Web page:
In a section entitled ‘Mental Maps’, for example, Mark Manders’ graphically prosaic Self-Portrait as a Building/Provisional Floor Plan (1994) charts the domestic co-ordinates of any number of personal bugbears lurking in the artist’s innermost psychological recesses, but Manders’ work would be equally at home alongside Toba Khedoori’s preternaturally transfixing, billboard-sized renderings of household interiors, found in an area dedicated to the influence of professional architectural draughtsmanship. Likewise, in a section titled ‘Drawing Happiness’ - which is anything but cheery - British artist Paul Noble’s realist pencil murals illustrate dystopic ‘new towns’ in varying stages of decay and desolation. Seen in aerial overview, these dense Piranesian ruins also function as characters in an obscure alphabet, the entropic details of social breakdown hypothetically readable as a syntactic panorama. In operating within a view of architecture as both metaphor and text, these artists are in good company. Their diagrammed infrastructural failures and fearful utopias share common ground with Neo Rauch’s heroically drab, Eastern-bloc Surrealism, as well as David Thorpe’s Wagnerian Futurist visions, which ought to win the prize for weirdest illustrational hybrid. His coloured paper collages of austere cantilevered mountain eyries suggest everything from post-apocalyptic sci-fi Edens to neo-fascist Alpine fantasies and countless Hollywood government conspiracy movies.

Nowhere is the inclination to encroach on to the turf of other disciplines clearer than in the section devoted to science, where sculptor Jennifer Pastor’s Düreresque ink studies of botanical specimens and arabesque ‘flow charts’ of bronco-busting cowboys - traced with the kinetic linear grace of a flung lasso - are paired with Russell Crotty’s hushed astronomical illustrations. Pastor, unlike her 16th-century predecessors, does not draw from life, preferring second-hand sources such as magazine photos or commercial decorations from which to derive her naturalistic studies. In contrast, Crotty (who at 46 is the old man of the exhibition) makes minutely accurate star charts and cosmological atlases without photographic aids or any 21st-century tools. Produced via direct observation from a seaside California perch, they are rendered in a decidedly homespun manner in cross-hatched pen and ink and bound in handmade volumes, having something of the lush and luminous delicacy of Galileo’s own lunar sketches.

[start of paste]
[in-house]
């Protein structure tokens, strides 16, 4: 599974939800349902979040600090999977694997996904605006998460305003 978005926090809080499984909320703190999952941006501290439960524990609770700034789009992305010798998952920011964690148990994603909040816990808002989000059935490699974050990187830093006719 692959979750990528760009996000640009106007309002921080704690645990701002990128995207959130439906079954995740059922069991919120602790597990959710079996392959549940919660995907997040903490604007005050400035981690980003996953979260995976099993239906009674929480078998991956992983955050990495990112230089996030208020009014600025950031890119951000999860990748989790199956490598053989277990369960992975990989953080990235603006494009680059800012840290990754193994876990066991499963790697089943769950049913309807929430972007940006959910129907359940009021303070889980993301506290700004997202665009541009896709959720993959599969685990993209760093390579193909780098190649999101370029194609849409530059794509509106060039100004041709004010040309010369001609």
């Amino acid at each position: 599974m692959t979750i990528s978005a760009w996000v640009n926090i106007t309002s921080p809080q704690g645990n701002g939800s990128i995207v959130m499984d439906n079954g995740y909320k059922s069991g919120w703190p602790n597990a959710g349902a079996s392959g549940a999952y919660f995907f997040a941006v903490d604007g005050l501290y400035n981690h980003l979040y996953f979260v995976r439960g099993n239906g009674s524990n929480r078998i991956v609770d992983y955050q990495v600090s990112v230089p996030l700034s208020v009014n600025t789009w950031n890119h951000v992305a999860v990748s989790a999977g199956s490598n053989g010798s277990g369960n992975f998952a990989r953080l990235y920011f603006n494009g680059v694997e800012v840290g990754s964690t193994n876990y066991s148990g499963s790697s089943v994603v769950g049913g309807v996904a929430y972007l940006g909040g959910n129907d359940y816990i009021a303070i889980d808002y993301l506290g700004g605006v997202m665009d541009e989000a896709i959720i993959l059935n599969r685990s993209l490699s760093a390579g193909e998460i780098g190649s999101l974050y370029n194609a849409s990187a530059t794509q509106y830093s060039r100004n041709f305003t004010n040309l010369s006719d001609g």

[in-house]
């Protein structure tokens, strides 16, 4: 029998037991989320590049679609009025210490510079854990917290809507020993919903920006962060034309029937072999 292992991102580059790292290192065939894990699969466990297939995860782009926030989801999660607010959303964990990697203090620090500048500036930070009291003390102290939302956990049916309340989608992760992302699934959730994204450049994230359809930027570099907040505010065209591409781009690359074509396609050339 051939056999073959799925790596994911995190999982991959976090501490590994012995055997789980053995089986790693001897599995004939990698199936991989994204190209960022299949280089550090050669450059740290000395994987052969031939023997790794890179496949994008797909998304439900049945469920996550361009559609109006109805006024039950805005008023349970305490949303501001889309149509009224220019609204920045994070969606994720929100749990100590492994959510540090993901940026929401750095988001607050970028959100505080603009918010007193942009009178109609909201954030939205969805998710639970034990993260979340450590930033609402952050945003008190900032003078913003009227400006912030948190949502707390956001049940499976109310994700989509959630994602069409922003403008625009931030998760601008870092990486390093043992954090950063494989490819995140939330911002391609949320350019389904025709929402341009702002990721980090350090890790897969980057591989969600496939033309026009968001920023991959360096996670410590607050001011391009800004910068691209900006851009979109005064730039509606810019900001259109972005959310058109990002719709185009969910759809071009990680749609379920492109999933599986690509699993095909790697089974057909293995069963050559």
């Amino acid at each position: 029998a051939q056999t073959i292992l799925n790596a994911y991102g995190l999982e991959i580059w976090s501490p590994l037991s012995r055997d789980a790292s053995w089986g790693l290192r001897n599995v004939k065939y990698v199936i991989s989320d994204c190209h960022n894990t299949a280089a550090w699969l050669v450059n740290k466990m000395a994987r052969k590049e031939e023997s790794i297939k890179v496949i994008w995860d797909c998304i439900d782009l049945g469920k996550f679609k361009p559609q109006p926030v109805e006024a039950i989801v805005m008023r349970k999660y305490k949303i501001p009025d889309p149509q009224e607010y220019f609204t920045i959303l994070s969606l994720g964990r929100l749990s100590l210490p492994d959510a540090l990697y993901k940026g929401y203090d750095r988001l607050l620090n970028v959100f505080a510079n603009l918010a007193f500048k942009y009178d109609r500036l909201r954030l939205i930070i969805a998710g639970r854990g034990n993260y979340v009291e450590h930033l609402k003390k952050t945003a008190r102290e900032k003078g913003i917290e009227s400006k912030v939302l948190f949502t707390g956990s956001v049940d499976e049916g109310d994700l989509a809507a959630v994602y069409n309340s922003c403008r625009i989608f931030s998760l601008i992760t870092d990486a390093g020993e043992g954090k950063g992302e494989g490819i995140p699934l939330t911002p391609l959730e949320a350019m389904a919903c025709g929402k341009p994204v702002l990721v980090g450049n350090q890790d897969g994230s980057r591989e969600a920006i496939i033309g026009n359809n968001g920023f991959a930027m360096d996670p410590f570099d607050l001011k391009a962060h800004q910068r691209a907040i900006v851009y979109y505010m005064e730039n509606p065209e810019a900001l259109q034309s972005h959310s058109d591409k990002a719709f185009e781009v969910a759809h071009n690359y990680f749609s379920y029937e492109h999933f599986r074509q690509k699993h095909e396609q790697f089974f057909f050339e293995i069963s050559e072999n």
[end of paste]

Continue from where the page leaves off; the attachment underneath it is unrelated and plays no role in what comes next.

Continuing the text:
What makes this generation’s work so allusive is the degree to which the image-saturated world, André Malraux’s ‘museum without walls’, has actually come to pass. For Malraux, however, it was a one-way street, from producer to consumer, whereas the contemporary reality, in which everyone (knowingly or not) borrows from everyone else’s cultural reservoir while enriching their own, is infinitely more complex. So when Jockum Nordström makes narrative tableaux with torn paper that recall Romare Bearden’s flattened urban scenes while hinting at both the folkloric and Modernist conventions of his native Norway; or Shahzia Sikander channels the ghosts of her Mughal and Persian forbearers in painstaking miniature paintings that are as up-to-the-minute as today’s headlines is it symptomatic of the homogenizing effects of a mix-and-match cultural supermarket, or the germ of hybrids that will renew tradition rather than strip-mine it? I would like to think the latter, although the antithesis may be a false one. The fact is that drawing and human culture are synonymous, and since at least the last Ice Age both have been restive, mutable and mobile. Rather than fear the ‘incessant deployment’ of drawing as a noun, we should perhaps be reassured to know it has been both noun and verb from day one.